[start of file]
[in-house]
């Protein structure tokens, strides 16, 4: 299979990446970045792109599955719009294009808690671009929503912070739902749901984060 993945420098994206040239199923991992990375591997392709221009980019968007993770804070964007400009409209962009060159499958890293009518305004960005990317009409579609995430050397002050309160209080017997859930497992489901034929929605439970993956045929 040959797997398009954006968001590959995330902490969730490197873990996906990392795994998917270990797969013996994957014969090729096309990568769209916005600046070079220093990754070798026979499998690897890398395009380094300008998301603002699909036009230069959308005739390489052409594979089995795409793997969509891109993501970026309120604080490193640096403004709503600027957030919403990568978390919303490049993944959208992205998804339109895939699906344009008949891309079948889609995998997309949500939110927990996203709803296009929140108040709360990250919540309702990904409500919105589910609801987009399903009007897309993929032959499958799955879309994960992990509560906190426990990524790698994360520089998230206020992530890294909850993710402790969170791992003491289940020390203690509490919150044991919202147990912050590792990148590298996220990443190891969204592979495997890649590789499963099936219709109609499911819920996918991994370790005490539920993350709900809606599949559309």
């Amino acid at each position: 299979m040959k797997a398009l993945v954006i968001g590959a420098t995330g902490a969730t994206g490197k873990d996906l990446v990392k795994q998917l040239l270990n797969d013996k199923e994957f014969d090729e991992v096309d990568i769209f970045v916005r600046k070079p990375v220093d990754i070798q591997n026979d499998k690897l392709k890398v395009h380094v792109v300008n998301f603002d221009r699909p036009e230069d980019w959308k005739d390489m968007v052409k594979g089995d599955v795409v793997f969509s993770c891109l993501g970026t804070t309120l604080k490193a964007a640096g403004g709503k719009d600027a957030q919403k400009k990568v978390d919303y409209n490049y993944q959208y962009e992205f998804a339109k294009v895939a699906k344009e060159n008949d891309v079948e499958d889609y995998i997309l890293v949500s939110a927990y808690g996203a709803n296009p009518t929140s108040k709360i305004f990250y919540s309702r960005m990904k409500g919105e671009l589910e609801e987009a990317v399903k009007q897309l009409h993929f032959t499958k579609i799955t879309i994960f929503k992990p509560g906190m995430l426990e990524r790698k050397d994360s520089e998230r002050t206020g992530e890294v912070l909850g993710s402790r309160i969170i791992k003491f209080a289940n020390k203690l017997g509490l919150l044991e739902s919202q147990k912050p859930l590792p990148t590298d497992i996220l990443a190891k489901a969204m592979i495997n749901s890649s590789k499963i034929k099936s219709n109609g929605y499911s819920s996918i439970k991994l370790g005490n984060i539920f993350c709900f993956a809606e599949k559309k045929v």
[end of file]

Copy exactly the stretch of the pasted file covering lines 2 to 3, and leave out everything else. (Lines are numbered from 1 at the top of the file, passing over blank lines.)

């Protein structure tokens, strides 16, 4: 299979990446970045792109599955719009294009808690671009929503912070739902749901984060 993945420098994206040239199923991992990375591997392709221009980019968007993770804070964007400009409209962009060159499958890293009518305004960005990317009409579609995430050397002050309160209080017997859930497992489901034929929605439970993956045929 040959797997398009954006968001590959995330902490969730490197873990996906990392795994998917270990797969013996994957014969090729096309990568769209916005600046070079220093990754070798026979499998690897890398395009380094300008998301603002699909036009230069959308005739390489052409594979089995795409793997969509891109993501970026309120604080490193640096403004709503600027957030919403990568978390919303490049993944959208992205998804339109895939699906344009008949891309079948889609995998997309949500939110927990996203709803296009929140108040709360990250919540309702990904409500919105589910609801987009399903009007897309993929032959499958799955879309994960992990509560906190426990990524790698994360520089998230206020992530890294909850993710402790969170791992003491289940020390203690509490919150044991919202147990912050590792990148590298996220990443190891969204592979495997890649590789499963099936219709109609499911819920996918991994370790005490539920993350709900809606599949559309």
């Amino acid at each position: 299979m040959k797997a398009l993945v954006i968001g590959a420098t995330g902490a969730t994206g490197k873990d996906l990446v990392k795994q998917l040239l270990n797969d013996k199923e994957f014969d090729e991992v096309d990568i769209f970045v916005r600046k070079p990375v220093d990754i070798q591997n026979d499998k690897l392709k890398v395009h380094v792109v300008n998301f603002d221009r699909p036009e230069d980019w959308k005739d390489m968007v052409k594979g089995d599955v795409v793997f969509s993770c891109l993501g970026t804070t309120l604080k490193a964007a640096g403004g709503k719009d600027a957030q919403k400009k990568v978390d919303y409209n490049y993944q959208y962009e992205f998804a339109k294009v895939a699906k344009e060159n008949d891309v079948e499958d889609y995998i997309l890293v949500s939110a927990y808690g996203a709803n296009p009518t929140s108040k709360i305004f990250y919540s309702r960005m990904k409500g919105e671009l589910e609801e987009a990317v399903k009007q897309l009409h993929f032959t499958k579609i799955t879309i994960f929503k992990p509560g906190m995430l426990e990524r790698k050397d994360s520089e998230r002050t206020g992530e890294v912070l909850g993710s402790r309160i969170i791992k003491f209080a289940n020390k203690l017997g509490l919150l044991e739902s919202q147990k912050p859930l590792p990148t590298d497992i996220l990443a190891k489901a969204m592979i495997n749901s890649s590789k499963i034929k099936s219709n109609g929605y499911s819920s996918i439970k991994l370790g005490n984060i539920f993350c709900f993956a809606e599949k559309k045929v």